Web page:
Did I miss a language lesson somewhere??? When the Hell did ‘chick’ become ‘chic’?  I collect the occasional misusage, to poke fun at.  This has become endemic.  I see it everywhere! Me and this chic went to a bar. Chic [sheek] means fashionable, stylish, elegant and/or attractive.

***

GRAMMAR:
It’s the difference between knowing your shit, and knowing you’re shit.

***

While recently celebrating Columbus Day, certain Americans discovered that Canadians were celebrating our Thanksgiving, earlier than the US, because of our shorter growing season. Considerable confusion arose. “Well, do you celebrate Christmas and Easter at the same time we do?”

MSN.ca celebrated with an article titled, ’23 things Canadians say, that Americans don’t understand.’ It included my favorite, poutine (French fries, gravy and grated mozzarella), serviette (paper napkin) and two-four (a case of beer).

I discovered another regionalism, but balked at the quote some Canuck used to explain it. “A washroom is just a polite way of saying bathroom.”  No, it’s not!  As my Grade 5 teacher explained to “that kid”, a room which contains a toilet/urinal, and a sink, is a washroom.  If instead, it contains a tub, or shower stall, it then becomes a bathroom.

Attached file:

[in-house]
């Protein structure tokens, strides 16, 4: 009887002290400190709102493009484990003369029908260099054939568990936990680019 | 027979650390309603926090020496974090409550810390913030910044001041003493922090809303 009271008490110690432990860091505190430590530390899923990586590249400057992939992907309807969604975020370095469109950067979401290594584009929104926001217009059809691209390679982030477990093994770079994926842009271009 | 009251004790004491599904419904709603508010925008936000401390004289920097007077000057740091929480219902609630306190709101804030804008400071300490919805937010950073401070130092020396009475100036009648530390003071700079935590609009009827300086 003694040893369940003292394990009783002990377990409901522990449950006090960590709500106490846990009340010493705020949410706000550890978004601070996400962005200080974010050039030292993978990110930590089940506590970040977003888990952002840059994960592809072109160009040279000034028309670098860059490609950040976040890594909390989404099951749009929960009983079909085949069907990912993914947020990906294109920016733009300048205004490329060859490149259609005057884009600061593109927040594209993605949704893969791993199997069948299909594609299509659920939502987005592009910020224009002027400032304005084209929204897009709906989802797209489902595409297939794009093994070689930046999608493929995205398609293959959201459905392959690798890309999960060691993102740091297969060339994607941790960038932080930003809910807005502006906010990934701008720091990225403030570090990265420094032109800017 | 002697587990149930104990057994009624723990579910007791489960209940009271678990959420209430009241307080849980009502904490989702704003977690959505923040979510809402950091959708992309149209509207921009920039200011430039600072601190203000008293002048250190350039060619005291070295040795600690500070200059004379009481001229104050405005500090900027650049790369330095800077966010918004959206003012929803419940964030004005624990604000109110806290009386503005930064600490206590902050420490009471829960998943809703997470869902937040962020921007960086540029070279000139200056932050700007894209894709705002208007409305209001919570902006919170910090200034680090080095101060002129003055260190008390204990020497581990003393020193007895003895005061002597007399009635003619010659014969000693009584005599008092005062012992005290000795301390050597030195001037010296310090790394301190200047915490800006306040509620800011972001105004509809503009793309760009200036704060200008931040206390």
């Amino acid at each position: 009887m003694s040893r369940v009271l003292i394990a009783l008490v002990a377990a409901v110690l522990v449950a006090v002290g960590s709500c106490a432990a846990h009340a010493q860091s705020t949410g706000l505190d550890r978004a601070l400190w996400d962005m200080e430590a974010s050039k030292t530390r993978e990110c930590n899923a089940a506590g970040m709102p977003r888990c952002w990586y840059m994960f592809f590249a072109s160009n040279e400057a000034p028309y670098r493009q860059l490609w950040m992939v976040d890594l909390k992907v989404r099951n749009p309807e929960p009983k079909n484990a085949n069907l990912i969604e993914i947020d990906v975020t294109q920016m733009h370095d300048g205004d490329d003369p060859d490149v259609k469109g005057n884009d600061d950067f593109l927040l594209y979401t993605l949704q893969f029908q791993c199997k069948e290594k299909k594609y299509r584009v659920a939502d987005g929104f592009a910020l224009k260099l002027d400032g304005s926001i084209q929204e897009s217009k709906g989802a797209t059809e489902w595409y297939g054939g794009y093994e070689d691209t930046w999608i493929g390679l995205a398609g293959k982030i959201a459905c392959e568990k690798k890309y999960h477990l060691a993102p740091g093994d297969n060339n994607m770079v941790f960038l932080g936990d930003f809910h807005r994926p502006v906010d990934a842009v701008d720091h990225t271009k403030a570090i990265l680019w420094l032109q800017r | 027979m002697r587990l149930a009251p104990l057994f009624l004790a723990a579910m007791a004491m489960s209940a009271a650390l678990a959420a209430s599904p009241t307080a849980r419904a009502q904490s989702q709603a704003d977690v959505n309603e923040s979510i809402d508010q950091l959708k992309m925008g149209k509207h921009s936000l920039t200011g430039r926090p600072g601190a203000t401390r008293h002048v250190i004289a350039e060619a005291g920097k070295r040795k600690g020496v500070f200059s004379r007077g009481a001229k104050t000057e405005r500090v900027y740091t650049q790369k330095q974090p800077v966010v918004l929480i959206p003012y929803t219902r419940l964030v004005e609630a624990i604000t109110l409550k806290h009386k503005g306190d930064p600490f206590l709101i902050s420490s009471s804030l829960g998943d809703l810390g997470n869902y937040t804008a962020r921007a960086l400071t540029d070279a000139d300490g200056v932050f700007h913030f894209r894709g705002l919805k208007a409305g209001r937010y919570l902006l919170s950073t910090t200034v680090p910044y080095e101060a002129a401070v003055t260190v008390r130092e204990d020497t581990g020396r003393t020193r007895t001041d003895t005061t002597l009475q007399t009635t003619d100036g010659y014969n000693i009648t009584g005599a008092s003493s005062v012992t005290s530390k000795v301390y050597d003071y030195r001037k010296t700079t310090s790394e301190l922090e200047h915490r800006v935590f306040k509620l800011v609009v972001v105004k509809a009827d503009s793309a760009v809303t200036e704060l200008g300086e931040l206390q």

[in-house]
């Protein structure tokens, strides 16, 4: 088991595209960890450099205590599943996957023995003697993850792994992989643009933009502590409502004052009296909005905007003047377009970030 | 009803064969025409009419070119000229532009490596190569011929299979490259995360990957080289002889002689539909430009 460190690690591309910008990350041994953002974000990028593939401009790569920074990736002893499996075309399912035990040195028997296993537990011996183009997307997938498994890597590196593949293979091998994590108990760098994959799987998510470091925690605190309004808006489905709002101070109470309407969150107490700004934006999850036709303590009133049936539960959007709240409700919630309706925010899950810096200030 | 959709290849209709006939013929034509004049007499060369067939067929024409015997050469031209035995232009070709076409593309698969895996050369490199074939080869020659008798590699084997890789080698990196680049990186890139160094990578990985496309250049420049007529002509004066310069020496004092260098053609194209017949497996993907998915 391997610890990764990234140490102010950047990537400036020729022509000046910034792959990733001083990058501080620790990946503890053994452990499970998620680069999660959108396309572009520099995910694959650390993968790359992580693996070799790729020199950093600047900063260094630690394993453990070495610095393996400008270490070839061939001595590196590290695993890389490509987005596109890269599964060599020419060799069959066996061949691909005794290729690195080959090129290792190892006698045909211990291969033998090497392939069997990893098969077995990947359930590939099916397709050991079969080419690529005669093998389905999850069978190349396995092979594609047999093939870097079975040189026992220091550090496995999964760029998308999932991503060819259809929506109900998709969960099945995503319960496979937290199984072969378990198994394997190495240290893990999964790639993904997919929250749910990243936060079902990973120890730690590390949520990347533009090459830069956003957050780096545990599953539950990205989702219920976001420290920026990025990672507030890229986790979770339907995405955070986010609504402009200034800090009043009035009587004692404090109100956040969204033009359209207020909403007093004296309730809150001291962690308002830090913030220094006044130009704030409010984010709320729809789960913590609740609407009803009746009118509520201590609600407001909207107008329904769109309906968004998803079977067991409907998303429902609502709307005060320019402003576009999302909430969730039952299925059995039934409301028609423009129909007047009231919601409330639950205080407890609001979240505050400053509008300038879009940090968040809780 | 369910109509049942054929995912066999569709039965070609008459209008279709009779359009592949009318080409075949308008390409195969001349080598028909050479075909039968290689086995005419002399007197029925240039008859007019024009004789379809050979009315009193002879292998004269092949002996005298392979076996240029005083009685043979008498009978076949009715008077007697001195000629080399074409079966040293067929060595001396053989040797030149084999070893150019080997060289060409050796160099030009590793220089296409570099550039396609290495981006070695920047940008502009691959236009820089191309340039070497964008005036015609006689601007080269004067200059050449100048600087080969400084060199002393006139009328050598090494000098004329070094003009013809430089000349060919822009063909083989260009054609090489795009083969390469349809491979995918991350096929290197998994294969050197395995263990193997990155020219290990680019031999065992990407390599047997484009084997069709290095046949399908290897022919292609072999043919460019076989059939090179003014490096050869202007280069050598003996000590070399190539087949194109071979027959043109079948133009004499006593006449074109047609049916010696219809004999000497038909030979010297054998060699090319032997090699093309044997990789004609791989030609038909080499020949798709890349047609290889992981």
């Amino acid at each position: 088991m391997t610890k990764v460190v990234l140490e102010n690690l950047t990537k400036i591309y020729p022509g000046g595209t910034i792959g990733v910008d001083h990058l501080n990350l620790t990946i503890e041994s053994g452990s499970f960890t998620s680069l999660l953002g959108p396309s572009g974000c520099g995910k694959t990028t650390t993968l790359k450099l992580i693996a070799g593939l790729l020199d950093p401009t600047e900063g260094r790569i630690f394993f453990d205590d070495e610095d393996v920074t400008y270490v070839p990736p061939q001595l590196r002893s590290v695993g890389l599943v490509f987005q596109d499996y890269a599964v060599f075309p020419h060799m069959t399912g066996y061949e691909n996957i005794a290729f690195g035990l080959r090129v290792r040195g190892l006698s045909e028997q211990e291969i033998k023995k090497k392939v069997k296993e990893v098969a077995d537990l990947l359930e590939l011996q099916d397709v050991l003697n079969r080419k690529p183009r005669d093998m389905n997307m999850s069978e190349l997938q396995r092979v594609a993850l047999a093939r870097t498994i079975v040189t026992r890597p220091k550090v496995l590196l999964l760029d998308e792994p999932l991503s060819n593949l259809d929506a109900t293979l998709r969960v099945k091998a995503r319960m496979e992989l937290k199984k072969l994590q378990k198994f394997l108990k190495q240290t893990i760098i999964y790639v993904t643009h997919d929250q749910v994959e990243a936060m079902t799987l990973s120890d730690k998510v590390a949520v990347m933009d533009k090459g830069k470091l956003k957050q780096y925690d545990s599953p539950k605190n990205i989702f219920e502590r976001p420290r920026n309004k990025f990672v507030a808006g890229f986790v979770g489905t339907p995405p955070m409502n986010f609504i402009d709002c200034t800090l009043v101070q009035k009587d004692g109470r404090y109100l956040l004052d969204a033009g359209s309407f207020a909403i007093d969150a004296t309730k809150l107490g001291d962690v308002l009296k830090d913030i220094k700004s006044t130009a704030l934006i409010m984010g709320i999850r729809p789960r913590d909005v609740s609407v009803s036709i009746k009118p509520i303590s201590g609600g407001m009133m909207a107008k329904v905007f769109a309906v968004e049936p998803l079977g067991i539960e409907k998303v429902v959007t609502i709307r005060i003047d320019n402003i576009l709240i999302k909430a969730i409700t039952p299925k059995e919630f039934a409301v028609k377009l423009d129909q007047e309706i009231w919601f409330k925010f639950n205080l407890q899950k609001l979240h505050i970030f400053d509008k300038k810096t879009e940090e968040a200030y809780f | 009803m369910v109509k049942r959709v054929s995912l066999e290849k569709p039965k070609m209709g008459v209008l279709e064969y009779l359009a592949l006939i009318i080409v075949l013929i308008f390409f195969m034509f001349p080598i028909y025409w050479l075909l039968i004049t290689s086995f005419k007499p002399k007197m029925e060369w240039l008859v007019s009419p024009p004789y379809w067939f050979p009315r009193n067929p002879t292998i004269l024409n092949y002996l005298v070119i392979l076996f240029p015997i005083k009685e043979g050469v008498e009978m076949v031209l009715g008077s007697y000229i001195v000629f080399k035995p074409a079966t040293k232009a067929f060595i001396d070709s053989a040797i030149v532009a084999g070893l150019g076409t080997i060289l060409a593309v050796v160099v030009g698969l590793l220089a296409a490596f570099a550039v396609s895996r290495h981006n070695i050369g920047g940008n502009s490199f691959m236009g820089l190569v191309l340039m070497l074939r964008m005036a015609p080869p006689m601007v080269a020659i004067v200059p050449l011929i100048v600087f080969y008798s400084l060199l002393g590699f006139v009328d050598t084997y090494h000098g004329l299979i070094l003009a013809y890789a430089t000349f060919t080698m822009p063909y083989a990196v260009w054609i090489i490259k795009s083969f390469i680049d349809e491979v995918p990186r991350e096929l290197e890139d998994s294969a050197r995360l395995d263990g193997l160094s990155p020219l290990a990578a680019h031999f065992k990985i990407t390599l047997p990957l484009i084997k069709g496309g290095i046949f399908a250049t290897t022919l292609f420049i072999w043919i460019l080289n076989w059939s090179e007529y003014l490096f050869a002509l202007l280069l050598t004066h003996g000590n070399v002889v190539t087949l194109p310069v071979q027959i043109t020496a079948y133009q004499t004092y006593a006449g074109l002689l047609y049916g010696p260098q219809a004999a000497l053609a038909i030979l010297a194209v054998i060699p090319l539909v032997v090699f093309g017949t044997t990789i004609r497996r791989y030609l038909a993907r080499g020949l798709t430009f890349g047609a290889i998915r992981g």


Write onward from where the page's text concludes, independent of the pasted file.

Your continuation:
‘Restroom’ is an already chi-chi way to describe a place where you can sit down, rest, and take a load off – your feet.  ‘Powder room’ has nothing to do with explosions or demolition.  It’s one of the above, full of euphemism, not powder.  As a comedienne explained, “Women don’t fart, and we don’t sweat.  If we didn’t bitch, we’d explode.”    😆

Sassin’ The Sassenach

Union Jack

The grandson, ‘Thorn Smith’, has finished his three-year welding apprentice course, and is now licensed to work anywhere in Canada.  He recently accompanied his fiancé to Ottawa, ON (545 Km – 340 Mi. – 5 ½ hour drive) so that she could attend university there.

Before they each take this big life-step, they decided that they should see a bit of the world first. He saved money from his placement employment, and she from her job as a Starbucks barista, and they flew to London, England for a week.